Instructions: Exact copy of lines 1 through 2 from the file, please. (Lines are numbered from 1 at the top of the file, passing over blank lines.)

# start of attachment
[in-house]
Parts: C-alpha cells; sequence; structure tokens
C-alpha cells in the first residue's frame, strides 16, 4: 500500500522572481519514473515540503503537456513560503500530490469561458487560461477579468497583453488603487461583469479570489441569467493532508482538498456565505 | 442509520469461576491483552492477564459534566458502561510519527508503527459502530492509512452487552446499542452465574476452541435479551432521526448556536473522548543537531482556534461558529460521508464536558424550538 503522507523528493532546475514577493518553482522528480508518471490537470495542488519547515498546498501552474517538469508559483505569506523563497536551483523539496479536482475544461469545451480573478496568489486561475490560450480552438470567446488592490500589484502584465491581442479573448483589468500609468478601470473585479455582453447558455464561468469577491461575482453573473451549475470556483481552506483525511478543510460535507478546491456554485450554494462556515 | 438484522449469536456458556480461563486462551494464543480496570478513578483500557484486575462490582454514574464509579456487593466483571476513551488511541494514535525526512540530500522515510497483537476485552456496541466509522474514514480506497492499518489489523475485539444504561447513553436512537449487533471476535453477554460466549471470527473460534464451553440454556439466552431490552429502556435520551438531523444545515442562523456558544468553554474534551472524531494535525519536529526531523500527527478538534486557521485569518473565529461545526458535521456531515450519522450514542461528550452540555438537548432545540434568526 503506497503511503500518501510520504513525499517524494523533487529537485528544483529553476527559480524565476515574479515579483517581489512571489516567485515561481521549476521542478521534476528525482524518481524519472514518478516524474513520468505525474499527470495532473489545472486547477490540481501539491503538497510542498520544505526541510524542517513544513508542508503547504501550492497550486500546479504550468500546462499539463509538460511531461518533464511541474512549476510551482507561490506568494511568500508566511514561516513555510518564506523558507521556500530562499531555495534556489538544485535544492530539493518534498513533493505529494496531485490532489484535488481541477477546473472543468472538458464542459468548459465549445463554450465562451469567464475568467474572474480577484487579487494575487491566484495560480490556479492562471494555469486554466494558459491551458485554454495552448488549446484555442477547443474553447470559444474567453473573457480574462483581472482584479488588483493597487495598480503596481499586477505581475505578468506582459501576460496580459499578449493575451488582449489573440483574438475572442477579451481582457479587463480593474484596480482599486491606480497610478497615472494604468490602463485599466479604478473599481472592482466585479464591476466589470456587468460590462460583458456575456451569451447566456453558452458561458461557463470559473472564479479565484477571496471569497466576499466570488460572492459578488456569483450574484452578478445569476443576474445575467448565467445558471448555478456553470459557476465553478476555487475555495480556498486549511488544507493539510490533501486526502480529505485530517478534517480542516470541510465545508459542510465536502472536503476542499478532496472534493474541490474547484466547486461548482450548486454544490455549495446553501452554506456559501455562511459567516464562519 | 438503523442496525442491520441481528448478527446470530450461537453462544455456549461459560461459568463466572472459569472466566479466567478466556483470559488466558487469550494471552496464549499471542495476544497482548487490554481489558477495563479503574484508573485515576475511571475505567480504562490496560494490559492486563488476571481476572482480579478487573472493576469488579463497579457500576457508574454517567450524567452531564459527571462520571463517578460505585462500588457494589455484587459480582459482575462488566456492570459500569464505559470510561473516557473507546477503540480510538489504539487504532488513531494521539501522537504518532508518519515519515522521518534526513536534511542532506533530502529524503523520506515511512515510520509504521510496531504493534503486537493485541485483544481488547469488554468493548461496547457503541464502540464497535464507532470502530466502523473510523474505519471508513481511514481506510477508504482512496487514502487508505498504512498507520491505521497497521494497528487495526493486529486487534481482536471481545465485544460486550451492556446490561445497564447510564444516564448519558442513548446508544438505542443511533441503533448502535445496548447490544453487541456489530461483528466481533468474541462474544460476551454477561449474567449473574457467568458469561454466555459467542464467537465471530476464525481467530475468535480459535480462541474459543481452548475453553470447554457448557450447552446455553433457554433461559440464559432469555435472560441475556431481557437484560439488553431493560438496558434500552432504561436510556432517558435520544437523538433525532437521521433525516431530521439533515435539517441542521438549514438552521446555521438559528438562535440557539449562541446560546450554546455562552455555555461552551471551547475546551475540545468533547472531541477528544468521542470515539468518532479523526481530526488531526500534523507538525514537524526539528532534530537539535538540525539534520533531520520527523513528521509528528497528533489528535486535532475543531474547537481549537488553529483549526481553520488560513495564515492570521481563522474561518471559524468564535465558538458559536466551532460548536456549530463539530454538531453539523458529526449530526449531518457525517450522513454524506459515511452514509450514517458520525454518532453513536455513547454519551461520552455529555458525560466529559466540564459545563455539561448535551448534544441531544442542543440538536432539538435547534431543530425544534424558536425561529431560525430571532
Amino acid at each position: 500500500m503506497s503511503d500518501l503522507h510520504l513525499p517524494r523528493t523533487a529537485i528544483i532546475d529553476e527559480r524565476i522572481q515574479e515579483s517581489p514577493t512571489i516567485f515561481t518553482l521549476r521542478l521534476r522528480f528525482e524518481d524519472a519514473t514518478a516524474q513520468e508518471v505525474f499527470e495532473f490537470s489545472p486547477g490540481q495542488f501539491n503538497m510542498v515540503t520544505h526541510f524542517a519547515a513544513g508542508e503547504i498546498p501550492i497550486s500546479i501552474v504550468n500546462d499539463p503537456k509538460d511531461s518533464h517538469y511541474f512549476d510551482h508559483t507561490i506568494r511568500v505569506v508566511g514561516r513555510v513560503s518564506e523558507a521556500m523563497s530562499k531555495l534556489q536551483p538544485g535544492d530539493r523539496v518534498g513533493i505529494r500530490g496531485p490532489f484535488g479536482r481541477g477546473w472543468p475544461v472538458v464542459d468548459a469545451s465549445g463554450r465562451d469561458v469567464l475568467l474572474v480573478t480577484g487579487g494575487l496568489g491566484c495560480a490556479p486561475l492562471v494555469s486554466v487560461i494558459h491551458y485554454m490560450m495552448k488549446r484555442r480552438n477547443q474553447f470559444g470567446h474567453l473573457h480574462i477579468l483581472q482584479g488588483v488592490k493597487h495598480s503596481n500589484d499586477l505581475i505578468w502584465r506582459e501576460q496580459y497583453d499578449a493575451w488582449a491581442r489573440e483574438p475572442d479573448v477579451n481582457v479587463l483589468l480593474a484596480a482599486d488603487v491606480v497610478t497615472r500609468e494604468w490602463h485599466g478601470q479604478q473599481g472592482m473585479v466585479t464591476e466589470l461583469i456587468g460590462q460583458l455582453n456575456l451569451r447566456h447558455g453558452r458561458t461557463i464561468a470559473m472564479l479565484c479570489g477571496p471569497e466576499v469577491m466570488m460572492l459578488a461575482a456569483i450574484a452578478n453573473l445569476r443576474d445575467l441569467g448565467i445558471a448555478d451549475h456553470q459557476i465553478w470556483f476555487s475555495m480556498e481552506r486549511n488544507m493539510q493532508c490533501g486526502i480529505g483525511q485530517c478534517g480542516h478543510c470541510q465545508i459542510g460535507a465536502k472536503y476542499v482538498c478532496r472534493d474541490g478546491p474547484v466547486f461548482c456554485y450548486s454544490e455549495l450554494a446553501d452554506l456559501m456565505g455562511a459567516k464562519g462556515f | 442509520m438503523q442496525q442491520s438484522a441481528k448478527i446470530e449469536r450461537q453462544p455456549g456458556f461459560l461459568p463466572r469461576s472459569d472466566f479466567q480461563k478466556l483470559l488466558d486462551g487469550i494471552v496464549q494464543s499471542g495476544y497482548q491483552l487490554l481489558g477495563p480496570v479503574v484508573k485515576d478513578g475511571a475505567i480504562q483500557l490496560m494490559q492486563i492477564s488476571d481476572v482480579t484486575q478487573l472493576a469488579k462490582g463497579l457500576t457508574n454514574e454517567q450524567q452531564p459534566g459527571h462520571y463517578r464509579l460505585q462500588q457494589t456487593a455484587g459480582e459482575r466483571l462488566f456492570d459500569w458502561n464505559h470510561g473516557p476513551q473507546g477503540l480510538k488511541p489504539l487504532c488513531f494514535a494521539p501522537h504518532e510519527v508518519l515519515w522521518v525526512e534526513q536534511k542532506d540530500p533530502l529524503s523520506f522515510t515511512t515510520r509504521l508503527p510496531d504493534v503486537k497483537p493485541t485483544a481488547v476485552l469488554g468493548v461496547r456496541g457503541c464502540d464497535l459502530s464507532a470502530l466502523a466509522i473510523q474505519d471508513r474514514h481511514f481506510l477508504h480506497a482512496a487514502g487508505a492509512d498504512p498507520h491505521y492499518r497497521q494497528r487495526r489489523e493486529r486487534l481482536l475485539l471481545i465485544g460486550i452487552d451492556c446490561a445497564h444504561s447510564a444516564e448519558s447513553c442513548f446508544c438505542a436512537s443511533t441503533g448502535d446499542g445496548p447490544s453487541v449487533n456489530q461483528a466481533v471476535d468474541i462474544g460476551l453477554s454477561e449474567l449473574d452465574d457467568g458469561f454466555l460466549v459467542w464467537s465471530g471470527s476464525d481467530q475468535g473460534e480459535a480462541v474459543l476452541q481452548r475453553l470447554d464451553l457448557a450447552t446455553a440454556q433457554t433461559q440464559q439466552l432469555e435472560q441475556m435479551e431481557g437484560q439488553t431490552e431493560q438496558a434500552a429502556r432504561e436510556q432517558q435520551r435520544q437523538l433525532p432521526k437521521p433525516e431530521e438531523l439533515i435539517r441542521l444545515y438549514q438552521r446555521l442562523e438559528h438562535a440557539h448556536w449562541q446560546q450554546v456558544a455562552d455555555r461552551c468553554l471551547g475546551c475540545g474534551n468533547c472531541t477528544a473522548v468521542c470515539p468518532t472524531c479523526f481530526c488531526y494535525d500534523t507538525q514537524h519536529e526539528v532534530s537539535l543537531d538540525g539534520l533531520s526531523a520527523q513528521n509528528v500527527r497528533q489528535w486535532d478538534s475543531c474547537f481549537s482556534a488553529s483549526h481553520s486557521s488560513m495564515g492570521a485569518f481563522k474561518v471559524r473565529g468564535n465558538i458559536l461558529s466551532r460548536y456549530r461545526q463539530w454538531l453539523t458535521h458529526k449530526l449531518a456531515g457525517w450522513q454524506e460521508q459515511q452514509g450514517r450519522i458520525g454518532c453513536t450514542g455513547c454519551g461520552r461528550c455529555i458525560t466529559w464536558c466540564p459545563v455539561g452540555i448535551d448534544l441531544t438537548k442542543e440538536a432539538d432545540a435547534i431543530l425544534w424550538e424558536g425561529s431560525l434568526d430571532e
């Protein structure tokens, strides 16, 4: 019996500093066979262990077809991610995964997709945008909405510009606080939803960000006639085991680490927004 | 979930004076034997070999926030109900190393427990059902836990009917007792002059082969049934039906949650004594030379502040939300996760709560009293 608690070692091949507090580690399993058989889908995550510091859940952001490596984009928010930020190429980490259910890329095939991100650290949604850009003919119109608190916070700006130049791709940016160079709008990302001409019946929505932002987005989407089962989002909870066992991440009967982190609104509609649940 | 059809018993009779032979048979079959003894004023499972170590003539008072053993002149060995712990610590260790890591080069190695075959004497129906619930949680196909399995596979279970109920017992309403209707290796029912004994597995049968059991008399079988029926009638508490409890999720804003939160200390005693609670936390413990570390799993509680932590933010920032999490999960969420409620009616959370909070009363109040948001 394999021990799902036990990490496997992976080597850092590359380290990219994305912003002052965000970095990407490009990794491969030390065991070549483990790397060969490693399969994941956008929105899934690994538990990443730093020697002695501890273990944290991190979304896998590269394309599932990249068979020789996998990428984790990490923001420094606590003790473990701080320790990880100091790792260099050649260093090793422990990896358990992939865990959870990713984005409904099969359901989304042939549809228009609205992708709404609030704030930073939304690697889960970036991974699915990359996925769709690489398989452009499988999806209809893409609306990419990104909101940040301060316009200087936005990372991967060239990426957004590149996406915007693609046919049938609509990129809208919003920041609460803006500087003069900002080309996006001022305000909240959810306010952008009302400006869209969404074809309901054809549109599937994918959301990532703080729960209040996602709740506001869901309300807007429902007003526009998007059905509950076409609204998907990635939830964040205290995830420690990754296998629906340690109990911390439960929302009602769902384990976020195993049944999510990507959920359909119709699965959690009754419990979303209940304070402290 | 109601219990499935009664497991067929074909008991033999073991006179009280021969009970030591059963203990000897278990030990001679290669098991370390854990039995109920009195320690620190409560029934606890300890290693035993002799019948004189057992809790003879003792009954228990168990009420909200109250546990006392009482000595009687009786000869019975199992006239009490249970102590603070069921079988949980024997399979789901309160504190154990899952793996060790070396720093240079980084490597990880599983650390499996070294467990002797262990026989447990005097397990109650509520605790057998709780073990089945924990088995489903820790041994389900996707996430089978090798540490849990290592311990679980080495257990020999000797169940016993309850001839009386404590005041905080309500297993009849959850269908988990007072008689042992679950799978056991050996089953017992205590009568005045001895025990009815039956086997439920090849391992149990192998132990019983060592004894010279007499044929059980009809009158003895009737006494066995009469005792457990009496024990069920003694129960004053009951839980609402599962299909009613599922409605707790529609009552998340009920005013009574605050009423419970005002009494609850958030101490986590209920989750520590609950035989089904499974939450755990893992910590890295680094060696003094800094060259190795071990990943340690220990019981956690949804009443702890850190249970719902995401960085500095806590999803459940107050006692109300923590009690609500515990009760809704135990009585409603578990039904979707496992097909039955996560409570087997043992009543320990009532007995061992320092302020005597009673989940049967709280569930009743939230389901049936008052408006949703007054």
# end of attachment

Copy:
[in-house]
Parts: C-alpha cells; sequence; structure tokens